To get any kind of work done, it always helps to have a game plan.
When you do, you won’t be wasting time throughout the day trying to figure out what’s important, what you should ignore, and what you need to do if you run into a problem.
A game plan in your pocket is something that will instill more calm in your mind simply because you know it’s there. No guesswork needed. You have it covered.
So what’s a simple game plan to start with?
Here are 5 things you can practice every day to boost your focus and remain calm, whether you’re working from home, studying for exams, or holding down a job with a long commute.
#1. Give yourself a chance to start the day mindfully.
Instead of jumping out of bed as soon as you realize you’ve hit the snooze button one too many times, you’ll benefit from one small practice that will calm you before the day actually begins. That practice is meditation. It does not take a lot of time to do, it’s simple to follow, and it can be beneficial by improving your focus, decluttering your mind, and helping you to feel more relaxed and positive about your life. Start with just 10 minutes with an app called. It is a guided meditation that helps you breathe deeply and manage your thoughts better.
#2. Get your mind focused by asking yourself one question as soon as you get out of bed: What is the one thing I am committed to completing today?
There are many benefits of asking this question: you’ll start prioritizing what really needs to be done, stay focused on your goals, and you will make a promise to yourself to finish one thing that’s important to you. How can you ask this question? Write it down on a large sheet of paper, then hang it somewhere on a wall so you see it first thing (in the bathroom or bedroom, for example). You can even add some photos to your question; they can be of things that you find inspiring and beautiful, which can boost your motivation. Then ask the question out loud, and come up with an answer quickly.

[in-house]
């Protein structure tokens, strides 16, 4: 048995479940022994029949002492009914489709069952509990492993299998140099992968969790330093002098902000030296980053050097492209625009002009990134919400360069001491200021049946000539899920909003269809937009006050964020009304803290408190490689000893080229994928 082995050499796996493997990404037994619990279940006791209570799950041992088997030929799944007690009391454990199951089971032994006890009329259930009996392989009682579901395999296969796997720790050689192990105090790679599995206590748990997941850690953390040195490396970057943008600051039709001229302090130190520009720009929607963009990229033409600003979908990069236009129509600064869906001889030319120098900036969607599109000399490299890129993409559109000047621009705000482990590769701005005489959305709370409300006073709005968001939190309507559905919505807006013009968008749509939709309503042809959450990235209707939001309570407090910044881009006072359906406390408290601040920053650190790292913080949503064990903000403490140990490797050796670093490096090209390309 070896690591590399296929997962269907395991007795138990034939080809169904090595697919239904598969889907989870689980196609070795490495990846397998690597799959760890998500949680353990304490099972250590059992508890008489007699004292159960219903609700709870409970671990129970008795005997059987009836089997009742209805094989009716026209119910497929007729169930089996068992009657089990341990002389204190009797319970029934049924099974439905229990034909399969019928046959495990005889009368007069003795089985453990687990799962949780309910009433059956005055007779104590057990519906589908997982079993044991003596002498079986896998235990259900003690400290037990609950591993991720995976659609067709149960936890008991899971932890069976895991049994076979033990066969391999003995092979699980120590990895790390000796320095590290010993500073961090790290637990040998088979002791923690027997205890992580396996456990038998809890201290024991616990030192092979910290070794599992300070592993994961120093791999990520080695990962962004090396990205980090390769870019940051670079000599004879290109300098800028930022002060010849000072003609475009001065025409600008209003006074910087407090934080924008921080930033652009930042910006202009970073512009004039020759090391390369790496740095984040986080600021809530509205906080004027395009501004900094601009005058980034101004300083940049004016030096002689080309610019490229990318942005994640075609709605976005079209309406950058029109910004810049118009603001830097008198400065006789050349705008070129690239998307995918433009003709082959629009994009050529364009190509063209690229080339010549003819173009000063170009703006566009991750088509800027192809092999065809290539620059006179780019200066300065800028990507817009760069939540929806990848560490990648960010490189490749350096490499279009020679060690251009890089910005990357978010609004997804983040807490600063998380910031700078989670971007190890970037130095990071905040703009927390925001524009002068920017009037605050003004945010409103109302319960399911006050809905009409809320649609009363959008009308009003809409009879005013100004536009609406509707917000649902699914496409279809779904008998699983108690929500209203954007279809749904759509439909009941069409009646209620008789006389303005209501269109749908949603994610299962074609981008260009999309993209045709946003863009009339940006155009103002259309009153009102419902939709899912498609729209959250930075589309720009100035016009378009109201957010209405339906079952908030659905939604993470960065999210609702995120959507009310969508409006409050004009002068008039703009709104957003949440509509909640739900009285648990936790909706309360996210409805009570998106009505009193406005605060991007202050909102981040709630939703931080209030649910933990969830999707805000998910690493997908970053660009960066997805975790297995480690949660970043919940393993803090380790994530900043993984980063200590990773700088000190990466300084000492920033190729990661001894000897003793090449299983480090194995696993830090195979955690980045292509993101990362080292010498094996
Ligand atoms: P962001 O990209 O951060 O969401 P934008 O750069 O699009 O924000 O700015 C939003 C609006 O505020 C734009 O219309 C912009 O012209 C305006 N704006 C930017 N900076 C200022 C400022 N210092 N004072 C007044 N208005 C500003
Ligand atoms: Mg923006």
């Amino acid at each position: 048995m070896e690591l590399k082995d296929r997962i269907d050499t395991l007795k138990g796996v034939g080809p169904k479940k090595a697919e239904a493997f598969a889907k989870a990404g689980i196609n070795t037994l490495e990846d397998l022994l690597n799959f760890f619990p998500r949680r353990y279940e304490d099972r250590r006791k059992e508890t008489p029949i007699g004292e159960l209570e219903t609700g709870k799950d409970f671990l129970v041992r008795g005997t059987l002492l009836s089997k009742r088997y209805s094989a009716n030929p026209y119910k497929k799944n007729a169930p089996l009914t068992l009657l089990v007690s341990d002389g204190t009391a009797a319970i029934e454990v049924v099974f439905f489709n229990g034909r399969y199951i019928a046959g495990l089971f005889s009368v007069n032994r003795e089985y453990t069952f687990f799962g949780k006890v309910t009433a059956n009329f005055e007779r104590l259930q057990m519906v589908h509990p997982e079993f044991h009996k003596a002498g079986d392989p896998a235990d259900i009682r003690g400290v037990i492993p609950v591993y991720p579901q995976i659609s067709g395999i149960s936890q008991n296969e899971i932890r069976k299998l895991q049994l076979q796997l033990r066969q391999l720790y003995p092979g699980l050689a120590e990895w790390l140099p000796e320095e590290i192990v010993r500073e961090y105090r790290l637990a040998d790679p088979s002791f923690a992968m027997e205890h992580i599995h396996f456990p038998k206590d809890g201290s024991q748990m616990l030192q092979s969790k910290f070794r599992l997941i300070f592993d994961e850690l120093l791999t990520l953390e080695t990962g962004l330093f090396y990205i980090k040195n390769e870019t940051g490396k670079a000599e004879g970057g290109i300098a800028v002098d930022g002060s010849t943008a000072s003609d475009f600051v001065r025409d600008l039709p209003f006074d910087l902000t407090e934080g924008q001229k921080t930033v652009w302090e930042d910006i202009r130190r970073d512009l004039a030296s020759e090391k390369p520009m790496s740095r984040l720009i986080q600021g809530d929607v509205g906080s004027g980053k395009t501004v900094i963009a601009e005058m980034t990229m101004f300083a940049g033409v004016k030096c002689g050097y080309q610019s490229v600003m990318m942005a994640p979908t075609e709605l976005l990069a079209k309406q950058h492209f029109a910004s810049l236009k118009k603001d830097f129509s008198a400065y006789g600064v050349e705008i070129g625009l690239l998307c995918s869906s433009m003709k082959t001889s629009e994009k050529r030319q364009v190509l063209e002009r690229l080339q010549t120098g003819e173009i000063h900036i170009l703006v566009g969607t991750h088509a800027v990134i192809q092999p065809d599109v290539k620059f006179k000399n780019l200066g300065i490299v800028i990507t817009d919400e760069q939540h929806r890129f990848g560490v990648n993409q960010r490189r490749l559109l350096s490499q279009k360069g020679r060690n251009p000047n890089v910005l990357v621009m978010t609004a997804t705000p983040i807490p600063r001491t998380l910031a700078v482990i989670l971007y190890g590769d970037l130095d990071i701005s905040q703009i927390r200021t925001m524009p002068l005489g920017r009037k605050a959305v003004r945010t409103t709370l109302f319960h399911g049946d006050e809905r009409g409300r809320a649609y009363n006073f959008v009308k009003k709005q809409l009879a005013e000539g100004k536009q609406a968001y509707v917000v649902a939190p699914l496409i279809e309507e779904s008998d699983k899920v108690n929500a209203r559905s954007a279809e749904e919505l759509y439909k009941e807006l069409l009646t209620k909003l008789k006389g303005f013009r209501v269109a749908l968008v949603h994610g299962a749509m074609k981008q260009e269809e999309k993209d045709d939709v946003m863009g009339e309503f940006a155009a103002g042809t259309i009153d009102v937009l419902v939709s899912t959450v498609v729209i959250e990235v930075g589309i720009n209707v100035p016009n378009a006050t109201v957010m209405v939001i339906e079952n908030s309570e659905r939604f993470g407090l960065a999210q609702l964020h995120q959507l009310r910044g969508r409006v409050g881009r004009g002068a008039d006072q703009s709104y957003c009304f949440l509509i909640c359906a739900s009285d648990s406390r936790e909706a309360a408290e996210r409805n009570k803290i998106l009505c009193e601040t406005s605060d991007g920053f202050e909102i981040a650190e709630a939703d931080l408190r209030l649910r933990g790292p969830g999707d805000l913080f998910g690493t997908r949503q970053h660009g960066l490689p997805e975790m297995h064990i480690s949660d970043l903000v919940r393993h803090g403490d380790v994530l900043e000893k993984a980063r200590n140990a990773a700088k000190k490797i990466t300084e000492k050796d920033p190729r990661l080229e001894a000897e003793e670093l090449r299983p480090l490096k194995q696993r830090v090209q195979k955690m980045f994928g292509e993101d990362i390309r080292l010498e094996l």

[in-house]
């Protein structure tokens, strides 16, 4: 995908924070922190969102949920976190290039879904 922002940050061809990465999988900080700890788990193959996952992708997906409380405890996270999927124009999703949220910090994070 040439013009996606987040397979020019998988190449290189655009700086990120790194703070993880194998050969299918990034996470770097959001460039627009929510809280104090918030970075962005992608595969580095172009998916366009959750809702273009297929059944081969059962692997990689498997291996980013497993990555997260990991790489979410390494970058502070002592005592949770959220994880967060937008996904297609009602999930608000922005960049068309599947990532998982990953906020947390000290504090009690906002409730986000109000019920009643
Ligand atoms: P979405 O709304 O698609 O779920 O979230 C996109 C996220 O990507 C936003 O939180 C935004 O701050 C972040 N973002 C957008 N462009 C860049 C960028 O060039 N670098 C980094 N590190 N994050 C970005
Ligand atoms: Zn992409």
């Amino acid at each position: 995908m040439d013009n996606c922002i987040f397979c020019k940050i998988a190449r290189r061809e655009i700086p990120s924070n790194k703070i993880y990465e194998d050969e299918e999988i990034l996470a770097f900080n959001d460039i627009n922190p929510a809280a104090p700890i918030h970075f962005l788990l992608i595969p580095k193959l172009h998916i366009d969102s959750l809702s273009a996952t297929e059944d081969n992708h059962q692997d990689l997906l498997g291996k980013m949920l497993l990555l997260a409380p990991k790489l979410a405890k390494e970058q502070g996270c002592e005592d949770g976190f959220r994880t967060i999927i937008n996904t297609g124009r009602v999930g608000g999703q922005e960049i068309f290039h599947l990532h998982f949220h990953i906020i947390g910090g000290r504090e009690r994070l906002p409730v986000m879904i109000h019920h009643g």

#3. Create a short 10–15 minute workout as part of your morning routine.
Why would you do any physical activity in the morning? Because it will help you wake up faster, it likely to boost your mood, and can actually help you with your work or studies. It’s not necessarily a long or tedious routine, and to do it you might not even need to leave the house. For example, before you shower and make breakfast, start the day with some morning yoga, a set of sun salutation poses, go for a short run in your neighborhood, or just crank up the volume on your hip-hop playlist and dance in your room. It will give you energy for the rest of the day.
#4. Work on the most mentally challenging tasks first.
Why? Because we all have only a finite amount of willpower to last us through the day, so putting the important stuff off for later won’t necessarily mean you’ll get to it later (or get it done). You’re better off by doingas early in the day as possible—the focused, uninterrupted, analytical thinking that requires you to be in the “flow”, allowing you to concentrate on what’s right in front of you and nothing else. It could be reading, taking notes, coding or problem-solving. When is the ideal time to do it? The sooner the better; research shows that our analytical brain starts functioning optimally around 2–4 hours after we wake up.
#5. Make sure that you turn off all distractions.
All those things that distract you don’t just take away your time to focus on getting work done. They can also make you feel overwhelmed, anxious, and even get you in a bad mood. Instead of going through your email or scrolling through your Instagram, Facebook, or Twitter feed in the morning, try setting your phone to Airplane mode. Check your email and social media apps only 2–3 times a day, maybe once every two hours or during your lunch break. Avoid browsing the Internet or reading the news. Get a good pair of noise-cancelling headphones which will help regardless of where you’re working: at home, in a busy office or coffee shop, or at university. Select music that can help you relax and improve your focus: classical music, your favorite beats, or even sounds of nature.